The European Union's ability to protect democracy and the rule of law in its member states is being tested by a power-grab in Romania, where the centre-left government has unseated the president and the speakers of both houses of parliament.
Victor Ponta, Romania's prime minister, is to meet the EU's leadership today (12 July), having been summoned to Brussels by José Manuel Barroso, the president of the European Commission, to explain his government's sweeping legal changes. He is also scheduled to meet Herman Van Rompuy, the president of the European Council.
A report on developments in Romania will be put before the European commissioners at their weekly meeting next Wednesday (18 July), when they will discuss whether emergency decrees issued by Ponta's government over the past ten days breach European Union law.
Ponta arrived in Brussels yesterday afternoon and had meetings with Martin Schulz, the president of the Parliament, and Hannes Swoboda, the leader of the centre-left group in the European Parliament, the Socialists and Democrats.
“I came to Brussels to reaffirm our commitment to European values,” Ponta said. “Our government has a majority in parliament and is ready to take all measures required by the [European] Commission.”
Viviane Reding, the European commissioner for justice, fundamental rights and citizenship, warned yesterday, before a meeting with Titus Corlatean, Romania's justice minister, that she was “seriously concerned about the situation”.
At next Wednesday's meeting, the Commission will adopt its annual monitoring reports on Bulgaria and Romania, under the co-operation and verification mechanism (CVM) put in place after the two countries joined the EU in 2007. Recent events will “significantly change the text” of the Romania report, an official said. “Romania was going in the right direction but this could put everything into question.”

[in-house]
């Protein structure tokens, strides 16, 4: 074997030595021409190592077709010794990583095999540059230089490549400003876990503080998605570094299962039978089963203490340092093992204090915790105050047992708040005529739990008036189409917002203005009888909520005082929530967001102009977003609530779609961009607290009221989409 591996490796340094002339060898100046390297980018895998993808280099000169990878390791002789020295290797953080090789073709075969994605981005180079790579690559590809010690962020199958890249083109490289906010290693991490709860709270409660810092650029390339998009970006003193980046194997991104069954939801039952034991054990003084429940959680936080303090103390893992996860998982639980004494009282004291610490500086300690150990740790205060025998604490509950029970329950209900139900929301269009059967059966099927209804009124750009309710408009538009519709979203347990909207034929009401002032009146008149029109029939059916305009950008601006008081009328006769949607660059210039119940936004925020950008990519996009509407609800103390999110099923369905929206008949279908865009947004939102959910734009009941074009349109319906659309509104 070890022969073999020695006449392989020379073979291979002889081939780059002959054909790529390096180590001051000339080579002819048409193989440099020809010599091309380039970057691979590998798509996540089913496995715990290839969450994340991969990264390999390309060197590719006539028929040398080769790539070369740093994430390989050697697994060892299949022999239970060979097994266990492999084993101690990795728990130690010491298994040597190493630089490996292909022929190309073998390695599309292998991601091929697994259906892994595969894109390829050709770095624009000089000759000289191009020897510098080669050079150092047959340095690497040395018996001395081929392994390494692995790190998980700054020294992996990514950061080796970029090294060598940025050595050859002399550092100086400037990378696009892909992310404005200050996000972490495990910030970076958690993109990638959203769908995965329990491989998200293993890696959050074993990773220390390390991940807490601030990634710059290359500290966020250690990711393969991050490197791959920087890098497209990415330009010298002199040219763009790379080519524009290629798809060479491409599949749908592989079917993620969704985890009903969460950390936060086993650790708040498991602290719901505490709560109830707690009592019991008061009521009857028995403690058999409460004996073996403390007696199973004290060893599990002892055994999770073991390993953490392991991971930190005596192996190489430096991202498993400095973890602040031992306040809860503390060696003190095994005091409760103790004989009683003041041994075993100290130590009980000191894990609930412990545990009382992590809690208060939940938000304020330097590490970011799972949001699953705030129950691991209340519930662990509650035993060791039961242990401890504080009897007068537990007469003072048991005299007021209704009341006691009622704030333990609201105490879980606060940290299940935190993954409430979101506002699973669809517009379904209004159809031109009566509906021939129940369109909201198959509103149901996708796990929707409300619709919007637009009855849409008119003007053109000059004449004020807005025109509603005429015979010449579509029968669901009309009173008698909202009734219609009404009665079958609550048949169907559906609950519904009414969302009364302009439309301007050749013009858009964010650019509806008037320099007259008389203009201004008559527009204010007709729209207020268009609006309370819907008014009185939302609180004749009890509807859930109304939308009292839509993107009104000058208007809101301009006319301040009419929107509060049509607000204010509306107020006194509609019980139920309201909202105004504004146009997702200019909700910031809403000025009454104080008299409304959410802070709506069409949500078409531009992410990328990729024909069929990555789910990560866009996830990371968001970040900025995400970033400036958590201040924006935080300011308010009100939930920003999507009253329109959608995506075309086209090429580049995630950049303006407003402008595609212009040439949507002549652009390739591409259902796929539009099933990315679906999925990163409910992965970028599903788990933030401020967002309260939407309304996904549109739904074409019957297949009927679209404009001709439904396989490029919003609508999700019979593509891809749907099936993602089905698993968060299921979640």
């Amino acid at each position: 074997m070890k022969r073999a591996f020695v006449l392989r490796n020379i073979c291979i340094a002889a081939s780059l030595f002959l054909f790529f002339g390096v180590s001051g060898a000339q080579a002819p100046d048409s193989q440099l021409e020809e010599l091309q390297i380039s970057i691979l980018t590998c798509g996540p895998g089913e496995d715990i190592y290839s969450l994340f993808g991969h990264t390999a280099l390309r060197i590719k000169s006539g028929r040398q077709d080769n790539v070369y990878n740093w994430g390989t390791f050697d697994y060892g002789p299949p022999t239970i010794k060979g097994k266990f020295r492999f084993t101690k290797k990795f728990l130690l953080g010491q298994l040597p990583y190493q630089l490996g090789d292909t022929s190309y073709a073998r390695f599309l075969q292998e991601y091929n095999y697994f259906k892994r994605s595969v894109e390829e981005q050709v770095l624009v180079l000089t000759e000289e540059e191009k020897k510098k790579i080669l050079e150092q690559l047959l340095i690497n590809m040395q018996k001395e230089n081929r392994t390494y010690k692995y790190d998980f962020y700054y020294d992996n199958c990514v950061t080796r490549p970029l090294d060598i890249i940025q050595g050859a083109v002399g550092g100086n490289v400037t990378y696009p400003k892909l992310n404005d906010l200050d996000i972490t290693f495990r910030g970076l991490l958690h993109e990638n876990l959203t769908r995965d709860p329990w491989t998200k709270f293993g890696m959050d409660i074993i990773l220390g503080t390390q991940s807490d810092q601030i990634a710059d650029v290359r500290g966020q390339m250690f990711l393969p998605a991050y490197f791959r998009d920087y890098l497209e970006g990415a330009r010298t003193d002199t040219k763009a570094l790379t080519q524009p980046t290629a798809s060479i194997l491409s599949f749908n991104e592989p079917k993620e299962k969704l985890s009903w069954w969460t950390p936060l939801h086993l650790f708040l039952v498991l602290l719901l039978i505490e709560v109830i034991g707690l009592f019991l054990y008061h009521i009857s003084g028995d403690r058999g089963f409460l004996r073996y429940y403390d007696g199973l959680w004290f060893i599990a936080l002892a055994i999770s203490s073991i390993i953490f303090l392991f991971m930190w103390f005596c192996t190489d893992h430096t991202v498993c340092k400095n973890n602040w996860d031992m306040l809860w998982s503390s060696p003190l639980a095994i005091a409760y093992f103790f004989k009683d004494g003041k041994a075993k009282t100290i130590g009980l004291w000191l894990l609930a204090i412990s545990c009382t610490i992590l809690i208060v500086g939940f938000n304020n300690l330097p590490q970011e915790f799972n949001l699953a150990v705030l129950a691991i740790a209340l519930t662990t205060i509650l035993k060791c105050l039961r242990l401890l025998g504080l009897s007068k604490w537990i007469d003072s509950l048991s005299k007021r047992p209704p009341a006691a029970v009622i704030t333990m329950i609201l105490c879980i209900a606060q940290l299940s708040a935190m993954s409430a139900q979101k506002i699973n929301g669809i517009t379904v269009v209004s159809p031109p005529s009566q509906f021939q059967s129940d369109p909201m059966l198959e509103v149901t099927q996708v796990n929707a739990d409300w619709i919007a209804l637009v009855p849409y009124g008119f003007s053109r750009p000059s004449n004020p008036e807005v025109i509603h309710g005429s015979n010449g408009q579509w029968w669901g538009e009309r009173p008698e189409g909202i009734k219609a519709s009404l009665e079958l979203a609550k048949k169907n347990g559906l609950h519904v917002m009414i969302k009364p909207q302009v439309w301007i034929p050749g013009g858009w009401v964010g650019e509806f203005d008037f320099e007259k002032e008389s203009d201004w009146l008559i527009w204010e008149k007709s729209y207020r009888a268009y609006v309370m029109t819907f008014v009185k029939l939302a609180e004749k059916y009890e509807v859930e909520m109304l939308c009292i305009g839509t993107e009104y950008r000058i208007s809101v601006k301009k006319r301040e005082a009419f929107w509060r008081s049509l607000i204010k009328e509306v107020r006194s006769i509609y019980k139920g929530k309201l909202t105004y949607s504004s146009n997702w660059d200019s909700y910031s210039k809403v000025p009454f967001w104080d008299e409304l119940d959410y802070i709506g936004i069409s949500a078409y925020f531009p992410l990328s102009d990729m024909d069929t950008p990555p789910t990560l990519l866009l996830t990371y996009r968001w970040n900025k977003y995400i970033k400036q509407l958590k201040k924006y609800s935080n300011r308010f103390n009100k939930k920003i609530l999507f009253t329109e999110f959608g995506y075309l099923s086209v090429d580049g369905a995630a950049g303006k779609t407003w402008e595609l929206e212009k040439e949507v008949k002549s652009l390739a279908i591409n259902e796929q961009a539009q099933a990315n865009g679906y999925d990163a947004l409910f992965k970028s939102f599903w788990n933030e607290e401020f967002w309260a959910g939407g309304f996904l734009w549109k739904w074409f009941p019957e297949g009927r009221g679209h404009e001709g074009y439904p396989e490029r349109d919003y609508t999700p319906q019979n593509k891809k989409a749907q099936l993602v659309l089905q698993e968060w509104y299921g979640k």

President Traian Basescu, who is on the centre-right, was suspended by Romania's parliament on Friday (6 July) and faces a referendum on 29 July on whether he should be impeached. The government issued a decree to lower the threshold for the referendum to succeed. The constitutional court ruled on Tuesday that the decree was unconstitutional, but the government has vowed to proceed with the vote.
“The parliament constitutionally suspended the president, and the Romanians will vote if they want to remove the president or return him to office,” Ponta said yesterday.
At his meeting with Reding, Corlatean warned against “politicising” the CVM. But the Commission has no doubt that several of the government's measures violate Romanian law and are therefore relevant for the CVM report.
“It was an unconvincing presentation [by Corlatean], and Reding has doubts whether the rule of law is taken seriously by the Romanian authorities,” a diplomat said.
Ponta's actions have provoked unease in Germany, where Angela Merkel, the chancellor, this week pledged to “support the EU in case it has to draw the necessary consequences”.
The disquiet is shared even within Ponta's own political family. Frank-Walter Steinmeier, the leader in the German parliament of the opposition Social Democratic Party, said that the “frightening condition of political culture” in Romania had worsened. “It is unacceptable that in the space of a few days the powers of the constitutional court are curbed, parliamentary procedures are bent and key officials replaced overnight – in short, that the rules of parliamentary democracy are pushed beyond their limits.”
Schulz said: “Important laws should not be changed by emergency decree.” But he added: “After my meeting with the prime minister, I am optimistic that there is nothing which the Commission could criticise as a violation of European standards.”
A spokeswoman for Joseph Daul, the leader of the centre-right group in the Parliament, the European People's Party (EPP), said he would not meet Ponta until he complies with rulings from the constitutional court.